|This article is of interest to the following WikiProjects:|
Biography assessment rating comment
Mooney was her maiden name. Personally I like Nellie McClung. I'm not sure how feminists would react to that. Perhaps someone could comment? Meanwhile I will make some inquiries amongst feminist friends. Sunray 06:48, 2003 Dec 24 (UTC)
- I've never heard her maiden name before. She chose to use her husband's name. My version of feminism says we let women pick what they want to be called. moink 18:53, 24 Dec 2003 (UTC)
Prohibition points to an article about the American laws... which makes sense, since I believe it's an American word in this context. I'm under the impression McClung herself did not use the word, she used 'temperance' instead. Should we change this to reflect that, or is it clearer the way it is? moink 18:51, 24 Dec 2003 (UTC)
- Yes, good point. A reference to temperance makes more sense. The article on temperance needs some additions. Alberta, Canada had prohibition--I'm not sure if other Western provinces followed suit. I'll see if I can find out more about that. Sunray 19:59, 2003 Dec 24 (UTC)
- That works. Sunray 01:24, 2003 Dec 25 (UTC)
Source of spam e-mail text
Here's the most interesting contemporary factoid about Nellie McClung: a large number of those quasi poetic spam e-mail's floating around the net (presumably in an attempt to foil the spam filters) contain lines taken from Nellie McClung's story The Black Creek Stopping House, a text available on Project Gutenberg. Google the next one you see, and there's a good chance it's Nellie. I wonder why this is! --JMax 06:34, 12 December 2006 (UTC)
The reference from this article to Charles Sydney Gibbes catches an article about a person who was not a Canadian MLA and is presumably accidental. I don't know enough about the MLA to make a dismbiguation page.Dan Dean 21:22, 28 January 2007 (UTC)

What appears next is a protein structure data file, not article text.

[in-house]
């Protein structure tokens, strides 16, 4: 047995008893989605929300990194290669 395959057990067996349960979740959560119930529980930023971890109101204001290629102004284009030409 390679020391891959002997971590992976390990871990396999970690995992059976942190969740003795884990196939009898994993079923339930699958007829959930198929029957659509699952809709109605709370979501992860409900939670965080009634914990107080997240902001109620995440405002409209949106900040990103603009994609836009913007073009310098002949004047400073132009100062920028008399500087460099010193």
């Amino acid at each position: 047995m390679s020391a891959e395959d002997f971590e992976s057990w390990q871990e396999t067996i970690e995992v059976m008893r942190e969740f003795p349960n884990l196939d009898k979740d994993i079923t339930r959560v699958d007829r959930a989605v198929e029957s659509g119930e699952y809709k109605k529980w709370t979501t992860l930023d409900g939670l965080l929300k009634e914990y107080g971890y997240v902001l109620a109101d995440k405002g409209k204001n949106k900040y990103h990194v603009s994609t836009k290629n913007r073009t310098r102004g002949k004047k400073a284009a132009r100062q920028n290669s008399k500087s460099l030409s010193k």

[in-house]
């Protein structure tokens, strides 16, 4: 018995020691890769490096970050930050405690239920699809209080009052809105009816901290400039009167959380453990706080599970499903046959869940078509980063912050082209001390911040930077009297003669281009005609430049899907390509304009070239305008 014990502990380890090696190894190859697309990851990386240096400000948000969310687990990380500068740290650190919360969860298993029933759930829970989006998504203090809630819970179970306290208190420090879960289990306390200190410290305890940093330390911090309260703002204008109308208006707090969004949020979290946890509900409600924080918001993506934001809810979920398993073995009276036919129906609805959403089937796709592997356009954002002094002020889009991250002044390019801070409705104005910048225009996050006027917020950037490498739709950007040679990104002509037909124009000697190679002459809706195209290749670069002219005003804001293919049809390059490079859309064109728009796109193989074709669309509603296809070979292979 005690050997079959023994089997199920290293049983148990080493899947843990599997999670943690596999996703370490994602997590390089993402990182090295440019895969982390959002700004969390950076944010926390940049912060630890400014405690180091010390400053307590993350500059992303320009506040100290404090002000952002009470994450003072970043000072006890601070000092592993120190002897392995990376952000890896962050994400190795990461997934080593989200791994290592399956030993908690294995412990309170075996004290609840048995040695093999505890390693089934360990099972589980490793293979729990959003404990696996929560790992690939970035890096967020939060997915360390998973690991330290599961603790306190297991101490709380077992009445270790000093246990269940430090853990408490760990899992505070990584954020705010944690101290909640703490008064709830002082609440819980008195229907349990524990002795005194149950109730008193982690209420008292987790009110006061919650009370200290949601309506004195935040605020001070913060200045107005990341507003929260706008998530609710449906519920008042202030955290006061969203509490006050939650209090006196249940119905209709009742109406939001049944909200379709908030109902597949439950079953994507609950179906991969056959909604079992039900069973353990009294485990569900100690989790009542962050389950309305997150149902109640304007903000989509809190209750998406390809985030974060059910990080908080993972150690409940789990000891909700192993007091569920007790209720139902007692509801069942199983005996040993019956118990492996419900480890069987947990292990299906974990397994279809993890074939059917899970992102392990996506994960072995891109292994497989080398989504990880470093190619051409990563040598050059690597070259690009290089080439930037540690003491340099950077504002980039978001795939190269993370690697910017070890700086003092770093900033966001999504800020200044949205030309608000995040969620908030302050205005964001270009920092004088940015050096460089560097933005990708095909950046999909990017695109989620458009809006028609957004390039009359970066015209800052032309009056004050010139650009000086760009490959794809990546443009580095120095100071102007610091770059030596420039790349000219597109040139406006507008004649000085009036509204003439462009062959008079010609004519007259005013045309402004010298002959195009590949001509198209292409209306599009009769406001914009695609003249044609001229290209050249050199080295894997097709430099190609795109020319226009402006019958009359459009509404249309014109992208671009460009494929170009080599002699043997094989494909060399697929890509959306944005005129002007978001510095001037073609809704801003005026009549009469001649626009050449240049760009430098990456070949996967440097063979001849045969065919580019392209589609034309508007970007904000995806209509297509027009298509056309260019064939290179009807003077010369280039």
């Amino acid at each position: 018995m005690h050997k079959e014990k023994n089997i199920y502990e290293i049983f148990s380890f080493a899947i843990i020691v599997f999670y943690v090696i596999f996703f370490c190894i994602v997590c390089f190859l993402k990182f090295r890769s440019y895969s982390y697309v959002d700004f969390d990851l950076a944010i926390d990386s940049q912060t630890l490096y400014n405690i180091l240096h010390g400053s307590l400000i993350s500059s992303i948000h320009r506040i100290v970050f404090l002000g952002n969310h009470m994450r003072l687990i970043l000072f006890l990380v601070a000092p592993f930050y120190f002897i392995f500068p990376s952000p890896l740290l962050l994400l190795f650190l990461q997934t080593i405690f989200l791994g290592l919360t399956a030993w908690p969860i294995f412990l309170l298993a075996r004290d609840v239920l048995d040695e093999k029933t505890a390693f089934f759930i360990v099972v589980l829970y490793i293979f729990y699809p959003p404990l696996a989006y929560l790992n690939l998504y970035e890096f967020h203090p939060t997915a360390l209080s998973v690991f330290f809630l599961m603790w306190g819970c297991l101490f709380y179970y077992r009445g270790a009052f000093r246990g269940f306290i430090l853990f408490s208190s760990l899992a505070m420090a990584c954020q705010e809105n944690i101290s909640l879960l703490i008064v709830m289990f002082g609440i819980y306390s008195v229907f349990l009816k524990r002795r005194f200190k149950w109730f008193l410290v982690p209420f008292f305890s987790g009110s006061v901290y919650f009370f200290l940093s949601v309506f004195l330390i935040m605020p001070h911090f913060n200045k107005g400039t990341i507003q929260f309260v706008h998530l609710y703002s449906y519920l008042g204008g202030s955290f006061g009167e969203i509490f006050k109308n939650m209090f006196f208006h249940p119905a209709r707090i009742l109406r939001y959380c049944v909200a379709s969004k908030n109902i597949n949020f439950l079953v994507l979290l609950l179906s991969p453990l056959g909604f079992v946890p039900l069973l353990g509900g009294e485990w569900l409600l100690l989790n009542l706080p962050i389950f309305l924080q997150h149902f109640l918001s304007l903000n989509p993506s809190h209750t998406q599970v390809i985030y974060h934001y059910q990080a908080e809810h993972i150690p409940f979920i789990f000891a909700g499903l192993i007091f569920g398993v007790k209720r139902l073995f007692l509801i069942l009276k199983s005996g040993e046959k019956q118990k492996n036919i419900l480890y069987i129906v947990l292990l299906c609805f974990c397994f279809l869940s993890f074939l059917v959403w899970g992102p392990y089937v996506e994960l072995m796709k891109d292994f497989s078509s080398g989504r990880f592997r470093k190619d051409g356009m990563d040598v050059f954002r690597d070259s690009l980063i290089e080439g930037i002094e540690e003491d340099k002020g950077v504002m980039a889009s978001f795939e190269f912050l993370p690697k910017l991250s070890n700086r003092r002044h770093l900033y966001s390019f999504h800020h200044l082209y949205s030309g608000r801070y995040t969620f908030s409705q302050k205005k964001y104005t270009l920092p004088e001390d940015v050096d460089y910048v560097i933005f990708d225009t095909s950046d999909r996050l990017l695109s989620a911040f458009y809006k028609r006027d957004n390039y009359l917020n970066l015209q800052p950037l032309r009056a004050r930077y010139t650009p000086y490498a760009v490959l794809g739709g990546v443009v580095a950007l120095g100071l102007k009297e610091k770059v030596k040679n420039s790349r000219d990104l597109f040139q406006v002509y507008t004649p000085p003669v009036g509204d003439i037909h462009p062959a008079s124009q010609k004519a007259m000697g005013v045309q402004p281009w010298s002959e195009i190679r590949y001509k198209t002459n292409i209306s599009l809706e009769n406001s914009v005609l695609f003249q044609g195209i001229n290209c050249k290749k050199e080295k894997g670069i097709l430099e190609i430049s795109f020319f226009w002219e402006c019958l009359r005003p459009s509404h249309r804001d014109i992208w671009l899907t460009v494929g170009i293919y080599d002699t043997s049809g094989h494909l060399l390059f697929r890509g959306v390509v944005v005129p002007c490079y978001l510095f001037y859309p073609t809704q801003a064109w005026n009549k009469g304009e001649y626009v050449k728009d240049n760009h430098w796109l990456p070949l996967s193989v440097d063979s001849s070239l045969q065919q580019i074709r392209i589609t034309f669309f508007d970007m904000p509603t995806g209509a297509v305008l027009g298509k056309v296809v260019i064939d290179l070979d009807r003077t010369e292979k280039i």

advocate for sterilization
The statement, "Not as acknowledged, is the fact McClung campaigned for the sterilization of those considered "feeble-minded" and "immoral".", should be removed unless a scholarly source supports this statement since it seems contrary to McClung's personal platform. Taylomi 22:34, 25 April 2007 (UTC)
- You would be fully justified in removing it for being unsourced (so feel free to do so). But, I will point out she was a fervent supporter of eugenics, which formed a core part of her beleifs. In fact, the only "error" about the statement, is the claim this fact is "not as acknowledged". In fact, this is common knowledge amongs everybody familiar with her, including those who admire her most. It was even mentioned when a statue of her (as part of the Famous Five) was unveiled. So go ahead an remove it for being unsourced, but not for being untrue. --Rob 00:54, 26 April 2007 (UTC)
Right to vote
Did you know that Lillian Beynon Thomas, along with her sister, Frances Beynon, and her husband, Vernon Thomas, was as instrumental in getting the vote for women in Manitoba, as was Nellie? In fact, Lillian was considered to play the part that Nellie played, to great aplomb, in "The Mock Parliament." Nellie's character was outgoing and vivacious, whereas Lillian was a quieter type. Interesting that history "rewards" the more gregarious, isn't it? Lloewen 00:01, 28 September 2007 (UTC)
- We should probably have an article on Lillians Beynon Thomas. Sunray (talk) 20:26, 6 March 2008 (UTC)
A Quick Look at Nellie McClung
Nellie Letitia Mooney was born in Chatsworth, Ontario. She had 5 older siblings but when Nellie was 8 her older sister Elizabeth had died of pneumonia.
She married Robert Wesley McClung and they had 5 children. They lived in only western cities of Canada such as Manitou, Edmonton, Winnipeg, Calgary and Victoria. Nellie was the author of Sowing Seeds in Danny(her first novel) which made quite a bit of money. Nellie was a Canadian feminist and was part of the famous five which was a group of women that helped women get rights and freedoms.
"Valiant Five" ?
I've added a "citation needed" to the term "Valiant Five". I've only seen this term used in the article on the Famous Five and the individual articles about each of the five women. I've spent some time googling around and not found it anywhere else. Does anyone have any citations to show the term "Valiant Five" is or ever has been used to refer to them?Mr Serjeant Buzfuz (talk) 03:55, 6 December 2012 (UTC)